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Sunday, 6 August 2017

Ballechin 10 Year Old Whisky Review!

This one's a bit of an underdog and is a little obscure (for now), but it certainly holds its own, even when matched against the big boys from Islay.

Ballechin is the peated whisky produced by Edradour Distillery in the Scottish Highlands. Located around 1.5 hours drive north of Edinburgh near the town of Pitlochry, Edradour (pronounced "Ed-ri-dowa")is also home to independent bottler Signatory Vintage, who have owned the distillery since 2002, and store their casks on-site alongside Edradour's own whisky. Established in 1825, one of contemporary Edradour's claims to fame was that it was the smallest distillery in Scotland, and while this is no longer the case (I believe Strathearn Distillery now has that title, along with a few other contenders), the distillery is still relatively tiny. With a single pair of worm tub condenser-equipped small pot stills, that are of the minimum legal size permitted for a commercial Scotch distillery, and a permanent staff of only two, the annual production capacity is only around 100,000 litres. The distillery is still housed in the original farm buildings, with all production equipment housed in a single room, although for obvious reasons larger warehouses were added after the acquisition by Signatory.

The name Ballechin (pronounced "Bell-eck-in") is a homage to a nearby farm distillery of the same name, which produced a peated whisky, which closed in 1927. I like this apparent tradition of naming your distilleries' different brands after closed distilleries, I think it's a nice reminiscent touch, and it also prevents your customers getting confused by tasting vastly different whiskies labelled under the same brand. Modern Ballechin whisky, which was first distilled in 2003, is peated to a minimum level of 50 ppm on the malted barley. Which is quite substantial for a mainland Scotch whisky, only beaten by Benriach's 55 ppm and Benromach's 67 ppm that is found in their Peat Smoke expression. So we can expect a nice smoky punch, but presumably without the salty, maritime and medicinal flavours that you'd expect from the islands.

There have been quite a few unusual wine cask-matured bottlings of Ballechin released, although until recently they were unheard of in Australia. Whiskies that were fully matured in Madeira or Sauternes wine casks for example, and more recently even single cask bottlings that were matured in various uncommon cask types, very Kilchoman-esque!. What has recently changed in Australia is that the The Whisky Company has become the official importer for Signatory Vintage and Edradour (among others), and Craig has been working hard to get the name out there in the marketplace, and to bring us new and unusual expressions. And his efforts are certainly working, because both Signatory and Edradour have been gaining serious ground lately, and at quite reasonable prices. Craig also kindly donated the sample for this review, so thanks Craig!

This 10 year old bottling is the first core / regular age-stated Ballechin expression, and like almost all Edradour whisky (the entry level 40% ABV Edradour 10 year old is the only exception) it's non-chill filtered and naturally coloured. It's mainly been matured in both first- and second-fill ex-bourbon casks, with a few ex-Oloroso sherry casks also thrown in. It's quite reasonably priced at $99 here, which puts it in-line with other peated mainlanders like Benriach 10 Curiositas and the aforementioned Benromach Peat Smoke, along with the heavyweights from the islands. So let's get to it!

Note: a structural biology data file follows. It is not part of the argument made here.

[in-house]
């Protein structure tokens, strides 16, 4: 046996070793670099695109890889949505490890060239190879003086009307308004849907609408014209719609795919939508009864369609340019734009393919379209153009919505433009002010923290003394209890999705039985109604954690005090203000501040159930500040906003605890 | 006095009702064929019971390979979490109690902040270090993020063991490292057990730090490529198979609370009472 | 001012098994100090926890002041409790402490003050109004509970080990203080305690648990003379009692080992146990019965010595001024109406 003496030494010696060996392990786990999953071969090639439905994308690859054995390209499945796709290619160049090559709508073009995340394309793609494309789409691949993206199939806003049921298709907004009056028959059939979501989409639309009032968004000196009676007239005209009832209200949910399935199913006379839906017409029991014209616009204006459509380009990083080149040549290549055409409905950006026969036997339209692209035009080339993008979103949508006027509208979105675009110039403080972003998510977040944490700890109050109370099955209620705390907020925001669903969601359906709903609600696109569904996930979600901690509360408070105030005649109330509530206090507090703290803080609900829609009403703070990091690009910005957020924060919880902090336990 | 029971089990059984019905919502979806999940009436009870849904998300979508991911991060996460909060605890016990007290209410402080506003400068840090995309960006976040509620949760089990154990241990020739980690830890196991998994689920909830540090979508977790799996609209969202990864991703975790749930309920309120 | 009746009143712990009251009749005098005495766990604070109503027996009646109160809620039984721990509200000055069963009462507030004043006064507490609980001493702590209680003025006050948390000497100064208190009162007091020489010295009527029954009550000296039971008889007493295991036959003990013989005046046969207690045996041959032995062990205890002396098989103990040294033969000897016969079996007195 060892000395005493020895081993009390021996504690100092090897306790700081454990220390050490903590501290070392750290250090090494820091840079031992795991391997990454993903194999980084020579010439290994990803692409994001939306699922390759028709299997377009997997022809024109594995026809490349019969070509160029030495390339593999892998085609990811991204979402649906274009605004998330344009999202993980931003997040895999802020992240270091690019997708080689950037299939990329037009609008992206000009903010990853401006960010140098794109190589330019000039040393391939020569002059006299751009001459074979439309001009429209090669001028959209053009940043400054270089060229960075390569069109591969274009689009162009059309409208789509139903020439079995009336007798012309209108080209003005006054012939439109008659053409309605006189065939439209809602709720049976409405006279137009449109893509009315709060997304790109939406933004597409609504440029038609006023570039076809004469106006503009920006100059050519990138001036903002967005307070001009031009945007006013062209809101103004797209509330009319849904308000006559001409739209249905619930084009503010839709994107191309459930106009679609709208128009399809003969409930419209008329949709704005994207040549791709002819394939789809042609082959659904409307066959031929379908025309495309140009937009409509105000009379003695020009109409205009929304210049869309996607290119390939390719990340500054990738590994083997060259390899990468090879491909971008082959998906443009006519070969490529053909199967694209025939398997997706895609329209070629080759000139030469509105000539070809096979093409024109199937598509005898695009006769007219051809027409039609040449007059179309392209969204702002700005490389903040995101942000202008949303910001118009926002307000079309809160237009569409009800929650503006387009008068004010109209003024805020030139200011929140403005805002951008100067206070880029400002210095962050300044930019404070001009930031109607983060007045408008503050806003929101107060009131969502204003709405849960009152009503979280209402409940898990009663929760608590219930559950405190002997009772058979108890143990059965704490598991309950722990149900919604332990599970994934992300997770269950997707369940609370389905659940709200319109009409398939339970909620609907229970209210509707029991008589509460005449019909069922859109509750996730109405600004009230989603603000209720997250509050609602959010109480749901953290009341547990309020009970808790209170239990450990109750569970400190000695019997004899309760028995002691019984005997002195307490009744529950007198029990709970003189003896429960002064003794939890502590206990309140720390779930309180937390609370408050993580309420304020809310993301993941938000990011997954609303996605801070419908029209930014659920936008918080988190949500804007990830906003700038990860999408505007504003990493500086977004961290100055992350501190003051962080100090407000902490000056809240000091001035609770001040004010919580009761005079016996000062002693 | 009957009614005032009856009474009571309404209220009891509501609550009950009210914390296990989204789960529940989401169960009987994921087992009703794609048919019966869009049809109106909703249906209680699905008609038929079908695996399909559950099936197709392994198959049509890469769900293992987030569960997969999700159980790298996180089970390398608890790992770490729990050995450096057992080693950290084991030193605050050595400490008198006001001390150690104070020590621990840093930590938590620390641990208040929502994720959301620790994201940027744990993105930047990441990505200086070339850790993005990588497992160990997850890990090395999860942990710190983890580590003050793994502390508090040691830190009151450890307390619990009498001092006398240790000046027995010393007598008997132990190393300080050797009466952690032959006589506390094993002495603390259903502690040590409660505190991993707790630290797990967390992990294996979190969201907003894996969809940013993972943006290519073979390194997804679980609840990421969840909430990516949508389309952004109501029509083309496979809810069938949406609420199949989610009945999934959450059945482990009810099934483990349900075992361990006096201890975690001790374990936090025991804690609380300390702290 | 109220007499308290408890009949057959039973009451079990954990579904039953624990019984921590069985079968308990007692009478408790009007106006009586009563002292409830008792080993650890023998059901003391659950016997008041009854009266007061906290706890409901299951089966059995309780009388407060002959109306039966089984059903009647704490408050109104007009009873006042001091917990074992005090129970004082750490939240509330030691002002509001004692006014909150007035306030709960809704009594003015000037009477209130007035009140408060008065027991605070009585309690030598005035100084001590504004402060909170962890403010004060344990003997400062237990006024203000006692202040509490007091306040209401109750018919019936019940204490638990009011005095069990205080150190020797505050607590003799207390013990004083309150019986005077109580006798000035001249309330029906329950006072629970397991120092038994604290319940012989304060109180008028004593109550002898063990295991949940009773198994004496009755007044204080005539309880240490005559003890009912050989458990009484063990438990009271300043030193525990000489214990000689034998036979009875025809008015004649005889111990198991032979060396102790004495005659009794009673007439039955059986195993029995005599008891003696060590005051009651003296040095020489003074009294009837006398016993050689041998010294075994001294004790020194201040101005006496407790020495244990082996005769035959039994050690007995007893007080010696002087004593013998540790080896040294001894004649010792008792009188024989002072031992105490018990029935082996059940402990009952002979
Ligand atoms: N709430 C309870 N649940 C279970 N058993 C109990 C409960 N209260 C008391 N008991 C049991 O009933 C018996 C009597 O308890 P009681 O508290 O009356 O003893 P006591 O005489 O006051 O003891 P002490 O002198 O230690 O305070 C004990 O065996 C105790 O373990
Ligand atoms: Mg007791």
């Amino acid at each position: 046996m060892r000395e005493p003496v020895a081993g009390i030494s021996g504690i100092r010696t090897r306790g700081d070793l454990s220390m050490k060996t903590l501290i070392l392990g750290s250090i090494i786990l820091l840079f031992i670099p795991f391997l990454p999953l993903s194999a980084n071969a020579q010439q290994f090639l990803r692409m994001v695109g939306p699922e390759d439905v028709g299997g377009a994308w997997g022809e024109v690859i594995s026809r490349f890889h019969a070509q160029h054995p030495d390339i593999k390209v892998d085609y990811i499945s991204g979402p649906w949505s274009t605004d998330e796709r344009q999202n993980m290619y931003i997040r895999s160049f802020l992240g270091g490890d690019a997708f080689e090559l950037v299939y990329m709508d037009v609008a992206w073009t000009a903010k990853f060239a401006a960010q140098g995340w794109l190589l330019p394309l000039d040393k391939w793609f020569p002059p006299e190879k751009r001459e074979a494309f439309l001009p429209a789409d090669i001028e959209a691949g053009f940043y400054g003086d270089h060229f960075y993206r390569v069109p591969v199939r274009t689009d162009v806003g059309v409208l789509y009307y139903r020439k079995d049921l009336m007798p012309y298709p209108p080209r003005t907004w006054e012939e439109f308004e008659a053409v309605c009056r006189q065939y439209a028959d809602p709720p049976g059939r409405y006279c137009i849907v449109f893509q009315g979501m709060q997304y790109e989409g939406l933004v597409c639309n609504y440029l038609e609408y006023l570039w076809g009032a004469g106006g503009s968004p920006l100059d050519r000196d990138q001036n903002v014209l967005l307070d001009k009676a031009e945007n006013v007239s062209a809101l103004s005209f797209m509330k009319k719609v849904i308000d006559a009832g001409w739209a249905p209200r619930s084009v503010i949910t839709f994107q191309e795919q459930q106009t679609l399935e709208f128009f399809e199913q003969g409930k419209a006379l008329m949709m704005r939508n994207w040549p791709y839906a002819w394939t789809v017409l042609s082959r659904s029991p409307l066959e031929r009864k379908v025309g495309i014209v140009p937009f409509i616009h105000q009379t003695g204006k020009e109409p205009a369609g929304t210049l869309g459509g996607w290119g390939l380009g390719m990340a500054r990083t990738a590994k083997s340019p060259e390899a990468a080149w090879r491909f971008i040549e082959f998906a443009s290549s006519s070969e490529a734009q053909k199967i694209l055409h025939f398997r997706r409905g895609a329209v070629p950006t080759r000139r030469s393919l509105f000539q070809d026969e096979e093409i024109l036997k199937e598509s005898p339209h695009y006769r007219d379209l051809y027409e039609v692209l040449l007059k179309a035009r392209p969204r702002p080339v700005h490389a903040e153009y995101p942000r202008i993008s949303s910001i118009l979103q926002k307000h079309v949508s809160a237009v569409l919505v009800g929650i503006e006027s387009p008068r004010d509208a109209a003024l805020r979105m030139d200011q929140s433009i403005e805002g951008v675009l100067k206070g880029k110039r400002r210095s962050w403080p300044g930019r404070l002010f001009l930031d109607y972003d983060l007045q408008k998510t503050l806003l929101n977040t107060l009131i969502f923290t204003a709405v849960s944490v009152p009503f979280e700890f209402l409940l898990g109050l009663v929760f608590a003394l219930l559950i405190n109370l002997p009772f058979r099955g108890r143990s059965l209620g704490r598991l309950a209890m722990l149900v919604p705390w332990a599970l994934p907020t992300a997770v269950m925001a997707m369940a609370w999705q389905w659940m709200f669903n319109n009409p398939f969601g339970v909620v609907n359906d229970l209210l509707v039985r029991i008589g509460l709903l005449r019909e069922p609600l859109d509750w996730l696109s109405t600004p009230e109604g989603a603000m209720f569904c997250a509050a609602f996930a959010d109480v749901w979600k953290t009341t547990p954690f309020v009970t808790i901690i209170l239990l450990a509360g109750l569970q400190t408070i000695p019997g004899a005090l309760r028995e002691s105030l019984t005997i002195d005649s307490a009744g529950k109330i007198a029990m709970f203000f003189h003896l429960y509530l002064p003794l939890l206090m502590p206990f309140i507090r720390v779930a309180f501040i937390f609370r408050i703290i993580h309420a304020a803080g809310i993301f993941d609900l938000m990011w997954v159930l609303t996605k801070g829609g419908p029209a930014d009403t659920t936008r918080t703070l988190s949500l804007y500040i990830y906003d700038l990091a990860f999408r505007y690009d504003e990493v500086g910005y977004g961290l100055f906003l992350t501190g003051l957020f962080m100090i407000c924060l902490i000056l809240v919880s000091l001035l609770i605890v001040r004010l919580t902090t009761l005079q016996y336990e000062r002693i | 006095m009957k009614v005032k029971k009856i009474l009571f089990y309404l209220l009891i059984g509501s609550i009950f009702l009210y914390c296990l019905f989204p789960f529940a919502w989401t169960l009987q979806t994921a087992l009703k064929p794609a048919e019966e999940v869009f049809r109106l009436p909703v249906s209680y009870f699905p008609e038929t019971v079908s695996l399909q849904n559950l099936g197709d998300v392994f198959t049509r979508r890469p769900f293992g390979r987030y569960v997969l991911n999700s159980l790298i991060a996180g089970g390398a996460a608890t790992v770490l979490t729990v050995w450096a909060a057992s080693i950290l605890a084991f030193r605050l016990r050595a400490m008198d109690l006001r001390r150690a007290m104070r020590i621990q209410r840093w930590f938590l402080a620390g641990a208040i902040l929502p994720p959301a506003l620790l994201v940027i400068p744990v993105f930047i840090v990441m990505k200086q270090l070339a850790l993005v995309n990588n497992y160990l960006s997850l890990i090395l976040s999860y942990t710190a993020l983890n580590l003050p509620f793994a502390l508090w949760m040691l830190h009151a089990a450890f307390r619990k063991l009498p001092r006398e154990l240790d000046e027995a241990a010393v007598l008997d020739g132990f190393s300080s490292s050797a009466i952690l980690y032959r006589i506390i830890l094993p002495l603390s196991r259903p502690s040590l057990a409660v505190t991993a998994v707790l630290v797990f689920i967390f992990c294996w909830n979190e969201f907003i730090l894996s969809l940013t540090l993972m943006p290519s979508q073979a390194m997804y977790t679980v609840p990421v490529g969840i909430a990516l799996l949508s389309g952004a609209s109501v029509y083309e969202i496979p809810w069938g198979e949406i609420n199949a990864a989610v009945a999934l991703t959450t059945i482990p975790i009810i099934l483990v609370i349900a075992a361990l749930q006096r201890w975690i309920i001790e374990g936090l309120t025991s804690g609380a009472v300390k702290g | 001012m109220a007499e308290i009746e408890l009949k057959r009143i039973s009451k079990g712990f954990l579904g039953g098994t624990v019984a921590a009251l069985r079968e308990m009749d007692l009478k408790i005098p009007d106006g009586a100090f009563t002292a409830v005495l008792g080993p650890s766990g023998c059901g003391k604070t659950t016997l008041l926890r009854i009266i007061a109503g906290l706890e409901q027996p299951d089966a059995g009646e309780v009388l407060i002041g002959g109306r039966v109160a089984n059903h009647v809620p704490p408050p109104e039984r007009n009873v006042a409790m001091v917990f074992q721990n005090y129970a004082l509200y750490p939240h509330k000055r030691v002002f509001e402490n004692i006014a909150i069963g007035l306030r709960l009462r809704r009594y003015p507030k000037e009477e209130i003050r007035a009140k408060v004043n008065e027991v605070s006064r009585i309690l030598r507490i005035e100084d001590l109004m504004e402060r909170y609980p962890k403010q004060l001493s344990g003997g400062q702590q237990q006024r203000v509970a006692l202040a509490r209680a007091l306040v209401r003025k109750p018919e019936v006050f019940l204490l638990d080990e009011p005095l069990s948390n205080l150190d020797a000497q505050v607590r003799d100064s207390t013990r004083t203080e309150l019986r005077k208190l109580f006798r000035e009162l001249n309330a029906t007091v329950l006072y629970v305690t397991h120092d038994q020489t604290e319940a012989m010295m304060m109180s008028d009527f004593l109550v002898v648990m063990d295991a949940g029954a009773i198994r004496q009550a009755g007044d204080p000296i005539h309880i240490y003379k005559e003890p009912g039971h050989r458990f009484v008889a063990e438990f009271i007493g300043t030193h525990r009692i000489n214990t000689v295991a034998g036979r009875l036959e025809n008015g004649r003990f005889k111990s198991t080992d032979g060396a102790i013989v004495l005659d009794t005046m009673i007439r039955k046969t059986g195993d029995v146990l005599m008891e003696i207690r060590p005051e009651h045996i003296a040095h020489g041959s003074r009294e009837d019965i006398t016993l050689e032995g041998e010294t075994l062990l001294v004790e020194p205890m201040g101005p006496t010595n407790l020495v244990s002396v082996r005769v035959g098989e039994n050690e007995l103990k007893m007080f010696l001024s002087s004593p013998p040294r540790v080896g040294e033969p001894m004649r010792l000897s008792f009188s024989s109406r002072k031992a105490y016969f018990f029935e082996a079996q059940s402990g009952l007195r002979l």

Ballechin 10 year old, 46%. Pitlochry, Scotland. 
Heavily peated (50 ppm) whisky produced by Edradour Distillery. Matured mainly in ex-bourbon casks with a few ex-Oloroso sherry casks, both first-fill & re-fill. Non-chill filtered, natural colour.

Colour: Amber.

Nose: Nice! Very much like an islander actually. A hint of salt, a fresh, lightly vegetal peat, some musty old wooden furniture, a little shoe polish. A touch of wood smoke, and a sweet vanilla custard underneath. Hint of musty honeyed stone fruit comes out with time, as does a light floral soap note.

Texture: Medium weight, nice punchy intense peat influence, and no alcohol heat at all.

Taste: Lovely powerful, fresh, vegetal, crumbly peat. Lovely! Hint of salt again, some thick, dry, slightly ashy & herbal wood smoke, a bit of chilli & black pepper spice. More creamy vanilla underneath, and a slight floral note again.

Finish: Long! Still quite peaty to start with, then more creamy vanilla, and the crumbly, vegetal peat taking a step back but sticking around. Then that ashy dry smoke returns, along with a slightly bitter vegetal note and more black pepper. Slight honeyed fruit note towards the end, along with the peat.

Score: 3.5 out of 5.

Notes: Well colour me impressed! Lovely characterful & really quite intensely peaty dram. If I tasted this one blind I'd probably guess it was a Ledaig, maybe with a touch of Lagavulin or Port Charlotte mixed in to kill off the medicinal notes in the Ledaig. Which is pretty high praise in my book! It's not overly complex or challenging, but it's seriously peaty and very entertaining if you're into that sort of thing. Which I just happen to be!

Ballechin 10 is considerably more peaty than I remember the above mentioned Benriach & Benromach being, and it's certainly not a dram for the peat novice! A great alternative to the Hebridean beasts though, still with that familiar DNA, it's a lovely straight-forward and in-your-face peat monster. Highly recommended if that's your preferred tipple. If not, try before you buy if possible, as it may be too much for you!

Thanks to Craig from The Whisky Company for the sample, I think you're onto a winner here mate!

Cheers!